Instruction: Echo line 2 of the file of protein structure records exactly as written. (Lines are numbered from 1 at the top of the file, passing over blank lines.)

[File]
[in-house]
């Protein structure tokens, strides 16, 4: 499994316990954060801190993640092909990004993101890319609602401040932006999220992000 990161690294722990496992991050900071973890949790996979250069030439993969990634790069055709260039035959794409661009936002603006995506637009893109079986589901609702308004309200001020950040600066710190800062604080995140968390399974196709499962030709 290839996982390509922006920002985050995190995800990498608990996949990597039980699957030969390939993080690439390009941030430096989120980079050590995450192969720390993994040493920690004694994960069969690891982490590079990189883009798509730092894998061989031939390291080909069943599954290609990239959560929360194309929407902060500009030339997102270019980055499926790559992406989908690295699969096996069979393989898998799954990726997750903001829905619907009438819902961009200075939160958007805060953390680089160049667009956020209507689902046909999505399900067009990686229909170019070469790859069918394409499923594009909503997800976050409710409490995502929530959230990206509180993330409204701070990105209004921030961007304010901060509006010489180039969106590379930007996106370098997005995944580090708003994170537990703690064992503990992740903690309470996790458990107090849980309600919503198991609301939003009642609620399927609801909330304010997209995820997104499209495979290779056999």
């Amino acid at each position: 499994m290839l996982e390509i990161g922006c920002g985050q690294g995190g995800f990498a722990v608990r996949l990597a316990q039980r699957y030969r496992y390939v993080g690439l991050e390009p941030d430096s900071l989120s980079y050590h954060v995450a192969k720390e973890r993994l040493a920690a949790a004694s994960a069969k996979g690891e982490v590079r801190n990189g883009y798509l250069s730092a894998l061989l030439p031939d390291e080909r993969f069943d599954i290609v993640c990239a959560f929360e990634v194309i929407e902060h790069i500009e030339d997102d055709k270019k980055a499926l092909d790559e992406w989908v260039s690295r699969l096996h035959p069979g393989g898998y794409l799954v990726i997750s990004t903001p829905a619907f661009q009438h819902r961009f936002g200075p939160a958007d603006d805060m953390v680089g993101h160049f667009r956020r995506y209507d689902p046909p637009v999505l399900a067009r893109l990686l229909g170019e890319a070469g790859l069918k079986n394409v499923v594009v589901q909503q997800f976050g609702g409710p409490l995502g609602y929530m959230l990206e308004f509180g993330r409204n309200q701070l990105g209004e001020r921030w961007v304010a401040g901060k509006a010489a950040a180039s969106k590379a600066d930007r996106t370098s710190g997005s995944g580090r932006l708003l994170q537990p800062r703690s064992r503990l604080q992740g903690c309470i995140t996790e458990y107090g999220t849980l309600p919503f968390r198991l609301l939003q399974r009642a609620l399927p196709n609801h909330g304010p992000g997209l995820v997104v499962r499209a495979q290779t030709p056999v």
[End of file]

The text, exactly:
């Protein structure tokens, strides 16, 4: 499994316990954060801190993640092909990004993101890319609602401040932006999220992000 990161690294722990496992991050900071973890949790996979250069030439993969990634790069055709260039035959794409661009936002603006995506637009893109079986589901609702308004309200001020950040600066710190800062604080995140968390399974196709499962030709 290839996982390509922006920002985050995190995800990498608990996949990597039980699957030969390939993080690439390009941030430096989120980079050590995450192969720390993994040493920690004694994960069969690891982490590079990189883009798509730092894998061989031939390291080909069943599954290609990239959560929360194309929407902060500009030339997102270019980055499926790559992406989908690295699969096996069979393989898998799954990726997750903001829905619907009438819902961009200075939160958007805060953390680089160049667009956020209507689902046909999505399900067009990686229909170019070469790859069918394409499923594009909503997800976050409710409490995502929530959230990206509180993330409204701070990105209004921030961007304010901060509006010489180039969106590379930007996106370098997005995944580090708003994170537990703690064992503990992740903690309470996790458990107090849980309600919503198991609301939003009642609620399927609801909330304010997209995820997104499209495979290779056999």